Bob Roberts hopes his warnings will help save other anglers, after skin cancer has also struck many of his close friends.
The River Trent and all-round ace has had surgery to try to save his life.
The Doncaster, South Yorkshire, angling journalist revealed: “I visited the doctor a few months back with a slight concern.
“He took one look and said matter-of-factly: ‘Yes, that’s cancer.’ Not exactly what you want to hear.
“I may have thousands of friends and followers on social media, but if you ask me how many of them have been invited to eat in my home, we are talking around 20.
“Out of those people, I am the fourth to have surgery for skin cancer in recent times.
“That’s incredibly high odds by any standard, don’t you think? One in five, and what do we have in common? We are all regular anglers.”
Sun cancer risk for anglers
“Anglers spend a lot of time near water,” Bob continued.
“The sun’s rays shine down on us, and they also reflect back at us from the surface of the water.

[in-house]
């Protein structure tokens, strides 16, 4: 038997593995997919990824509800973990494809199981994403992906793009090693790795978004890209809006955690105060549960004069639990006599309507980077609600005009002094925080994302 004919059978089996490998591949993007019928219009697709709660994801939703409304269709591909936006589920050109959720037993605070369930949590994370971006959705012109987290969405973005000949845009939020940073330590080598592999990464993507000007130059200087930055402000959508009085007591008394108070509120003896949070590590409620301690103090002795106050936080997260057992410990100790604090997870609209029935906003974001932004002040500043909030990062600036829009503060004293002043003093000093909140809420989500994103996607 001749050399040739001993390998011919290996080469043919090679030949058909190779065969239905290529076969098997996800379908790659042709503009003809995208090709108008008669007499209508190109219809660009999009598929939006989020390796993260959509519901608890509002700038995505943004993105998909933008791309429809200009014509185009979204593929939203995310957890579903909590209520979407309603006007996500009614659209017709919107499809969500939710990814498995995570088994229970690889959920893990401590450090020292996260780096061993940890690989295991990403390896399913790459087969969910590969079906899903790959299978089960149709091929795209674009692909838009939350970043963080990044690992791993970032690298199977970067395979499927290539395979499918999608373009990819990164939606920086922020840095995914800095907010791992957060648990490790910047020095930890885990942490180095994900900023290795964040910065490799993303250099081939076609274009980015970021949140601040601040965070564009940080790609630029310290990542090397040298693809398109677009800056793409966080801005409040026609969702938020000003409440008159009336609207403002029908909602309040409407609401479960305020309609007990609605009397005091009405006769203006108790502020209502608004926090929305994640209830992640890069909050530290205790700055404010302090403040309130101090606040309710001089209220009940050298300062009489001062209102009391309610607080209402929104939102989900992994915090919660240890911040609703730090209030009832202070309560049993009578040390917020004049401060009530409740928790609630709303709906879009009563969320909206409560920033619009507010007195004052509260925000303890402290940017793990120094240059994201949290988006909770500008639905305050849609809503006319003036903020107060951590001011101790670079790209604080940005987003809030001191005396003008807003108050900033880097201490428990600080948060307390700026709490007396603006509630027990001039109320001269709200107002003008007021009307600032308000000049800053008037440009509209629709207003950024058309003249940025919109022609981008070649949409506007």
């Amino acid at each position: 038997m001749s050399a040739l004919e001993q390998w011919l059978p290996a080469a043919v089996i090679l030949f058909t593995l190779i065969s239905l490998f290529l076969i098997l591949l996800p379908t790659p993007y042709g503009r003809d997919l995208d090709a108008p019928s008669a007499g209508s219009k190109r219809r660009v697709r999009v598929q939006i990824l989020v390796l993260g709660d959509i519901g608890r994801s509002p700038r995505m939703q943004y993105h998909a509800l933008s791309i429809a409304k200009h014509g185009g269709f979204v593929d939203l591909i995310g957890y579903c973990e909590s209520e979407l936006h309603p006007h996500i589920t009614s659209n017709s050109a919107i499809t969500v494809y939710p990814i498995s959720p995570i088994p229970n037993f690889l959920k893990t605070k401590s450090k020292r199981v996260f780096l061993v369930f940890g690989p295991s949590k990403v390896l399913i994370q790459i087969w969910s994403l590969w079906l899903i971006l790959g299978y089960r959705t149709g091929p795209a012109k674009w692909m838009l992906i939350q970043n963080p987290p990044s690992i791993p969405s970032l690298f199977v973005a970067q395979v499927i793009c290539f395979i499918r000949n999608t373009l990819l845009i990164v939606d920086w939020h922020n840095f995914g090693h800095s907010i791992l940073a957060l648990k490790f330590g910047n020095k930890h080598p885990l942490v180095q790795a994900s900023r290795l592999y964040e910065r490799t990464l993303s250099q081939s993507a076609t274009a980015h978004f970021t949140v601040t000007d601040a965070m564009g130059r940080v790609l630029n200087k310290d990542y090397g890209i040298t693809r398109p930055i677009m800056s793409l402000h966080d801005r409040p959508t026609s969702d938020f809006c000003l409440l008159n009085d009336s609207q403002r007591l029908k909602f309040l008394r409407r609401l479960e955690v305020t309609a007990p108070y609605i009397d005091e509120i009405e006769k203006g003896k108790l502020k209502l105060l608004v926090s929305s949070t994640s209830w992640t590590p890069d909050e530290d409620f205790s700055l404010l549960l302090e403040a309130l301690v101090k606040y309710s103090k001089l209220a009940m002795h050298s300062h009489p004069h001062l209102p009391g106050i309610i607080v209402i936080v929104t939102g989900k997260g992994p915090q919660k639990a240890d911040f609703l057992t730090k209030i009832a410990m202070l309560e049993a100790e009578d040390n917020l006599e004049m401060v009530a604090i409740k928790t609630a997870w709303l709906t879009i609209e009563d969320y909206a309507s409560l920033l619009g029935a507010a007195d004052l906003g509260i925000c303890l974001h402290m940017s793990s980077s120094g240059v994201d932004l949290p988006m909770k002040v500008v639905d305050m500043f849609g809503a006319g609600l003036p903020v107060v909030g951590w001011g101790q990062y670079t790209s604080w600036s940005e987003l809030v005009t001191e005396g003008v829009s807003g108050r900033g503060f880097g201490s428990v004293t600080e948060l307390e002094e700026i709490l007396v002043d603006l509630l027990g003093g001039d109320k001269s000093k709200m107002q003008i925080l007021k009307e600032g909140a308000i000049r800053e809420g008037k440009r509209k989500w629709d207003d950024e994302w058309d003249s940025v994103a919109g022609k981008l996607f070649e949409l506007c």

“We are exposing ourselves twice without a second’s thought about the consequences.
“How many of us apply sun blocker or skin protection before we go fishing? Too much trouble?
“Check those odds again. One in five. It came as a shock to me.
“I’m assured my cancer will not spread to other organs, but success does not come with a guarantee.
“I’ll be back in hospital next month for a second op to repair the first one cosmetically.
“The alternative was months of daily visits to Sheffield for radiotherapy.
“Does using a bit of sunblock sound alarmist, or does it make common sense?”
Time to raise cancer awareness
Bob stressed: “Think about it. If you are an angler, do yourself a favour. It’s a small precaution to take if it means one in five can avoid a great degree of pain and worry.
“It is time to raise awareness, as we don’t take the issue serious enough,” concluded the former top matchman.
The National Health Service recommends high-factor sunscreen, dressing sensibly in the sun, and limiting the amount of time that you spend outside during the hottest part of the day.
NHS advice is to check your skin for signs of skin cancer regularly, to help lead to an early diagnosis, increasing your chance of successful treatment.
Find out more about skin cancer on the NHS website.
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